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Discussion Starter #1
Anybody running it? I live in the great midwest and I've been tossing the idea around this winter to convert, but I don't know if it is just the jetting that I have to mess with or what. Anybody tried it or know anything about it?

In theory it should work pretty damn good, especially for a higher compression motor like mine. The only thing that sucks is mapping out exactyly which stations carry it and not getting too far from where I could fill up.
 

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Discussion Starter #2
Nobody?

In some ways it sounds pretty good. I'm running Mikuni's so I don't really have any rubber to worry about inside my carbs, but on some boards I've heard that it may corrode the aluminum. Most are saying that increasing the jets by 40% will make it run about the same as running 105 octane.

I'm just wondering if anyone has done it and felt any gains from running E85. Otherwise I'll keep with the 91 + a little octane booster to stay away from the detonation at 12K.
 

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I see a lot of drag racers running e85 these days, reminds me of the old days of alcohol street/strip cars.

Supposedly you can get a lot more power out of e85 (because it runs cooler than gas) but the fuel consumption is almost twice. The rule of thumb with e85 is increase your flow by 25% by mass. Also you need to run between 1 and 2 heat ranges colder on your plugs ro prevent pre-ignition.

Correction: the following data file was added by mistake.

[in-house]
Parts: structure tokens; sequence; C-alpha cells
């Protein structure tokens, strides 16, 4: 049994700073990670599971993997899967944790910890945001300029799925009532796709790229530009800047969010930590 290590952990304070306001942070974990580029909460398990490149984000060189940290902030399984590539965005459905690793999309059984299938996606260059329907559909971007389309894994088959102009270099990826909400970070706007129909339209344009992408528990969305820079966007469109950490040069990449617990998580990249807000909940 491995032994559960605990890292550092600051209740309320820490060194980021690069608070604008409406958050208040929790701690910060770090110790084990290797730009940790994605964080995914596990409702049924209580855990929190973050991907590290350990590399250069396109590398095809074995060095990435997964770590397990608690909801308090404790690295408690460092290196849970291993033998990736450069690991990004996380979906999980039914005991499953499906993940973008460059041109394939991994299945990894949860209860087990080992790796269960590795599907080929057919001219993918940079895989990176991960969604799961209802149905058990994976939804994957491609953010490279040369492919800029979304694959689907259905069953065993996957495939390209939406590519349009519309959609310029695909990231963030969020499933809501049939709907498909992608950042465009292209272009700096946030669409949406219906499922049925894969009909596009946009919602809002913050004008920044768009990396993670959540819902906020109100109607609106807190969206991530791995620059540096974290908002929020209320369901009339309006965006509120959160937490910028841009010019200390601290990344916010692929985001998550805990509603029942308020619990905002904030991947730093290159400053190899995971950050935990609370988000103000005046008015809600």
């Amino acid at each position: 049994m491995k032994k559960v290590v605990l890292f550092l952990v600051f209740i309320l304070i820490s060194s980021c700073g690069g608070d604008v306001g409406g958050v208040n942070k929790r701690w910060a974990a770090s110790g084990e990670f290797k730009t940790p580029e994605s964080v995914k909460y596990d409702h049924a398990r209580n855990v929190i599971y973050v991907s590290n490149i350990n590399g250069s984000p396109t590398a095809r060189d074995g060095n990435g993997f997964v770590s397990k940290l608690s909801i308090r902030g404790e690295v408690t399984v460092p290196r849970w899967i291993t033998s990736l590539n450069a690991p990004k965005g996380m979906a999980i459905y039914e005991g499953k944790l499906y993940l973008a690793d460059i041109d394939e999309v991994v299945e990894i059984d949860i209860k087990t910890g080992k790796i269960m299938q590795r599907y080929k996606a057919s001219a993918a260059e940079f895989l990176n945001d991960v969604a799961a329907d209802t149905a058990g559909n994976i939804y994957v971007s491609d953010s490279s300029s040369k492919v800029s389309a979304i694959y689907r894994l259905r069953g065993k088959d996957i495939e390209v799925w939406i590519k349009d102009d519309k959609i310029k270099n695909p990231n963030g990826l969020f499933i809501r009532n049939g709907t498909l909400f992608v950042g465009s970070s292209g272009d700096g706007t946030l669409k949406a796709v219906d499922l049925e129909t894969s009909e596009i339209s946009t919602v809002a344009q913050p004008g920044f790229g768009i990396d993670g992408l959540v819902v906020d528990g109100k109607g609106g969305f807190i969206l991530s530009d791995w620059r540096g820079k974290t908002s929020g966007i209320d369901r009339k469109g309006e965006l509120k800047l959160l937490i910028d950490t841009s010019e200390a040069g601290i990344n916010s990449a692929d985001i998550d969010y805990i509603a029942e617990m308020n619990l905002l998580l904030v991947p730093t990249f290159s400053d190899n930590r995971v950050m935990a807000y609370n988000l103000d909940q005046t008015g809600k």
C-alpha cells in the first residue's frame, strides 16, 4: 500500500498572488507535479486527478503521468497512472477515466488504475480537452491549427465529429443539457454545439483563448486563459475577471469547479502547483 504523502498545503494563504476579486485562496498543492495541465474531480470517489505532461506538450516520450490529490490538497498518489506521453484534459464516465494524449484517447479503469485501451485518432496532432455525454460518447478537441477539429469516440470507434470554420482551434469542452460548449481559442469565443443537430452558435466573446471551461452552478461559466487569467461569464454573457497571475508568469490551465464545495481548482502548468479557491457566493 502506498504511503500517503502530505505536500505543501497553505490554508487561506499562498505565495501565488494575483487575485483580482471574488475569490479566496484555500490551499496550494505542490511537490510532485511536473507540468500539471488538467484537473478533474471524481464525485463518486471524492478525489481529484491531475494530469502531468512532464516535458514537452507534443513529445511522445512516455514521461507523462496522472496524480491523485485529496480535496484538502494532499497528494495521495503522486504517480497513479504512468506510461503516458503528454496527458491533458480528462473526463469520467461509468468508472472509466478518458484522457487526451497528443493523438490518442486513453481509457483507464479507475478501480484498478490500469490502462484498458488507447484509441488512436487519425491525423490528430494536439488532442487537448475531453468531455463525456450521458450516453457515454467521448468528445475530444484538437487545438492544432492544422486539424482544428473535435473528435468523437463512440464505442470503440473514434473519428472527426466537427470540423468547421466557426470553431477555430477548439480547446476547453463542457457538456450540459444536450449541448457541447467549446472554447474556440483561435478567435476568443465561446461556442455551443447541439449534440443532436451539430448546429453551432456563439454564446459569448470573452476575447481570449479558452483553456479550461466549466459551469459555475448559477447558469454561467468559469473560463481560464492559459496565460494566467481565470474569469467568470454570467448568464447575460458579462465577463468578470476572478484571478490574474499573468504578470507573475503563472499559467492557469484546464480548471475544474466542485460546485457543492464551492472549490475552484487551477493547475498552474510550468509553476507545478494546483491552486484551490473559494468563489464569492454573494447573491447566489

It is a corrosive fuel so it isn't just jetting but every gasket in your engine that e85 is going to come into contact with is going to need to be changed to the "green" gaskets (because their color is green) before you run straight e-85 though it. That is not just the carb but the petcock, head gaskets, fuel lines, etc...

I have not heard of the e85 corroding aluminum, and I am kinda skeptical about it because the new flex fuel cars use a lot of alloy in the engines and they seem to be fine. for now.
 

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Geeto is spot on with his advice. Again, the main disadvantage to E85 (after the initial expense of conversion) is the consumption rate. I've personally seen rates as high as 30-35% over regular fossil fuel but the benefits can't be ignored. A totally renewable source of 105 octane fuel is definately worth a little research.

Gas Right, Clutch Left
 

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I was at my local speed shop over the weekend BTW and saw something interesting. Blank sheets of E85 gasket material. Basically you can cut your own gaskets now if there is no E85 kit for your carb. O-rings can usually be had through any natural gas supplier.
 
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